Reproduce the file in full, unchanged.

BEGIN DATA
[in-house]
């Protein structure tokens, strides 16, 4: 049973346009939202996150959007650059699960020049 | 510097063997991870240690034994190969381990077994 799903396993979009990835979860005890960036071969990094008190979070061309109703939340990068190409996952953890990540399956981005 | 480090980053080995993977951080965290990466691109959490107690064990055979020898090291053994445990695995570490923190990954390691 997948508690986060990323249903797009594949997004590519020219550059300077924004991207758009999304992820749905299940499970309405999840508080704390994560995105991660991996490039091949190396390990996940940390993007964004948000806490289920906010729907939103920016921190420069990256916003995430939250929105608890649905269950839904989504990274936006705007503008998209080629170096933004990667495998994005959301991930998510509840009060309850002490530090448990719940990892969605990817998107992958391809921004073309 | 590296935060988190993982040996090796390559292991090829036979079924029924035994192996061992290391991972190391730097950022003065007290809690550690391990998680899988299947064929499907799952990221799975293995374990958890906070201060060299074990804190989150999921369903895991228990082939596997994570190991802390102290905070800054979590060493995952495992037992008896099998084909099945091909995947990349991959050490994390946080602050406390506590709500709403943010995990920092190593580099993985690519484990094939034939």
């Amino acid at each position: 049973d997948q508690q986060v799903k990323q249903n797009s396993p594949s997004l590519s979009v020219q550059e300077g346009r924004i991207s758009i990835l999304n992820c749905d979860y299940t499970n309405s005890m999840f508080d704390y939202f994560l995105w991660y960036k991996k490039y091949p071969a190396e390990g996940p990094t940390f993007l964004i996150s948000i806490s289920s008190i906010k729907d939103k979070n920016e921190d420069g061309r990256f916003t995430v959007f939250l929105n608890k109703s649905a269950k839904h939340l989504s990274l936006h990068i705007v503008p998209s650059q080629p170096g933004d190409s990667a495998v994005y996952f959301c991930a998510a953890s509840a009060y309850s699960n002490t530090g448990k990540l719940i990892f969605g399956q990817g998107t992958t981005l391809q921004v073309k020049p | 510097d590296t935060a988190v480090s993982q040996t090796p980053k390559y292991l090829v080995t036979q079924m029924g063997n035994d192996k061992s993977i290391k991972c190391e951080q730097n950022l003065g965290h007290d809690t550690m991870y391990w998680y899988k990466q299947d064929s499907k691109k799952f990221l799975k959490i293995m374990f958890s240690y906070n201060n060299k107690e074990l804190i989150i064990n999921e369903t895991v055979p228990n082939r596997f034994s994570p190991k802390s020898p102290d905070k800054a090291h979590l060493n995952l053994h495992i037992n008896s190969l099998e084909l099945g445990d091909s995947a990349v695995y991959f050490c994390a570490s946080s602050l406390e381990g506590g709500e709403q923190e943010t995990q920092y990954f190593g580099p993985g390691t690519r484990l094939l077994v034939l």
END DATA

[in-house]
């Protein structure tokens, strides 16, 4: 049973346009939202996150959007650059699960020049 | 510097063997991870240690034994190969381990077994 799903396993979009990835979860005890960036071969990094008190979070061309109703939340990068190409996952953890990540399956981005 | 480090980053080995993977951080965290990466691109959490107690064990055979020898090291053994445990695995570490923190990954390691 997948508690986060990323249903797009594949997004590519020219550059300077924004991207758009999304992820749905299940499970309405999840508080704390994560995105991660991996490039091949190396390990996940940390993007964004948000806490289920906010729907939103920016921190420069990256916003995430939250929105608890649905269950839904989504990274936006705007503008998209080629170096933004990667495998994005959301991930998510509840009060309850002490530090448990719940990892969605990817998107992958391809921004073309 | 590296935060988190993982040996090796390559292991090829036979079924029924035994192996061992290391991972190391730097950022003065007290809690550690391990998680899988299947064929499907799952990221799975293995374990958890906070201060060299074990804190989150999921369903895991228990082939596997994570190991802390102290905070800054979590060493995952495992037992008896099998084909099945091909995947990349991959050490994390946080602050406390506590709500709403943010995990920092190593580099993985690519484990094939034939």
């Amino acid at each position: 049973d997948q508690q986060v799903k990323q249903n797009s396993p594949s997004l590519s979009v020219q550059e300077g346009r924004i991207s758009i990835l999304n992820c749905d979860y299940t499970n309405s005890m999840f508080d704390y939202f994560l995105w991660y960036k991996k490039y091949p071969a190396e390990g996940p990094t940390f993007l964004i996150s948000i806490s289920s008190i906010k729907d939103k979070n920016e921190d420069g061309r990256f916003t995430v959007f939250l929105n608890k109703s649905a269950k839904h939340l989504s990274l936006h990068i705007v503008p998209s650059q080629p170096g933004d190409s990667a495998v994005y996952f959301c991930a998510a953890s509840a009060y309850s699960n002490t530090g448990k990540l719940i990892f969605g399956q990817g998107t992958t981005l391809q921004v073309k020049p | 510097d590296t935060a988190v480090s993982q040996t090796p980053k390559y292991l090829v080995t036979q079924m029924g063997n035994d192996k061992s993977i290391k991972c190391e951080q730097n950022l003065g965290h007290d809690t550690m991870y391990w998680y899988k990466q299947d064929s499907k691109k799952f990221l799975k959490i293995m374990f958890s240690y906070n201060n060299k107690e074990l804190i989150i064990n999921e369903t895991v055979p228990n082939r596997f034994s994570p190991k802390s020898p102290d905070k800054a090291h979590l060493n995952l053994h495992i037992n008896s190969l099998e084909l099945g445990d091909s995947a990349v695995y991959f050490c994390a570490s946080s602050l406390e381990g506590g709500e709403q923190e943010t995990q920092y990954f190593g580099p993985g390691t690519r484990l094939l077994v034939l």